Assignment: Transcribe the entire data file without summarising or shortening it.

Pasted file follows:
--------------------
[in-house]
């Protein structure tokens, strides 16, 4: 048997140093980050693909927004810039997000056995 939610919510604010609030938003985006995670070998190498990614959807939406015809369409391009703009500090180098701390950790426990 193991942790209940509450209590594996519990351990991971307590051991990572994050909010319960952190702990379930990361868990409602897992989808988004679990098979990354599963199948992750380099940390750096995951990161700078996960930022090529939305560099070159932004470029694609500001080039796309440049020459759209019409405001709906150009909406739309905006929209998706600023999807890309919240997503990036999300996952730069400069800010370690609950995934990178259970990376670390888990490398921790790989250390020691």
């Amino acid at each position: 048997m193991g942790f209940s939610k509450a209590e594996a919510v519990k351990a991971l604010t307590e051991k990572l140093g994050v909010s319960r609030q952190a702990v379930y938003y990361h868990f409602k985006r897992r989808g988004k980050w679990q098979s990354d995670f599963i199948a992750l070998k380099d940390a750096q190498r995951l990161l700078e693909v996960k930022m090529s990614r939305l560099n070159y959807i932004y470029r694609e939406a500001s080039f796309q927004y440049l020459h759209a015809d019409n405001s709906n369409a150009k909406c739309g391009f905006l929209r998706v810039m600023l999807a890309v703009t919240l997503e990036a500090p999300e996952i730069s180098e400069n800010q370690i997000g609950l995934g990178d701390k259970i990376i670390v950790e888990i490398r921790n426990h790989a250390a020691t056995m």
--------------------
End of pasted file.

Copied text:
[in-house]
């Protein structure tokens, strides 16, 4: 048997140093980050693909927004810039997000056995 939610919510604010609030938003985006995670070998190498990614959807939406015809369409391009703009500090180098701390950790426990 193991942790209940509450209590594996519990351990991971307590051991990572994050909010319960952190702990379930990361868990409602897992989808988004679990098979990354599963199948992750380099940390750096995951990161700078996960930022090529939305560099070159932004470029694609500001080039796309440049020459759209019409405001709906150009909406739309905006929209998706600023999807890309919240997503990036999300996952730069400069800010370690609950995934990178259970990376670390888990490398921790790989250390020691």
């Amino acid at each position: 048997m193991g942790f209940s939610k509450a209590e594996a919510v519990k351990a991971l604010t307590e051991k990572l140093g994050v909010s319960r609030q952190a702990v379930y938003y990361h868990f409602k985006r897992r989808g988004k980050w679990q098979s990354d995670f599963i199948a992750l070998k380099d940390a750096q190498r995951l990161l700078e693909v996960k930022m090529s990614r939305l560099n070159y959807i932004y470029r694609e939406a500001s080039f796309q927004y440049l020459h759209a015809d019409n405001s709906n369409a150009k909406c739309g391009f905006l929209r998706v810039m600023l999807a890309v703009t919240l997503e990036a500090p999300e996952i730069s180098e400069n800010q370690i997000g609950l995934g990178d701390k259970i990376i670390v950790e888990i490398r921790n426990h790989a250390a020691t056995m």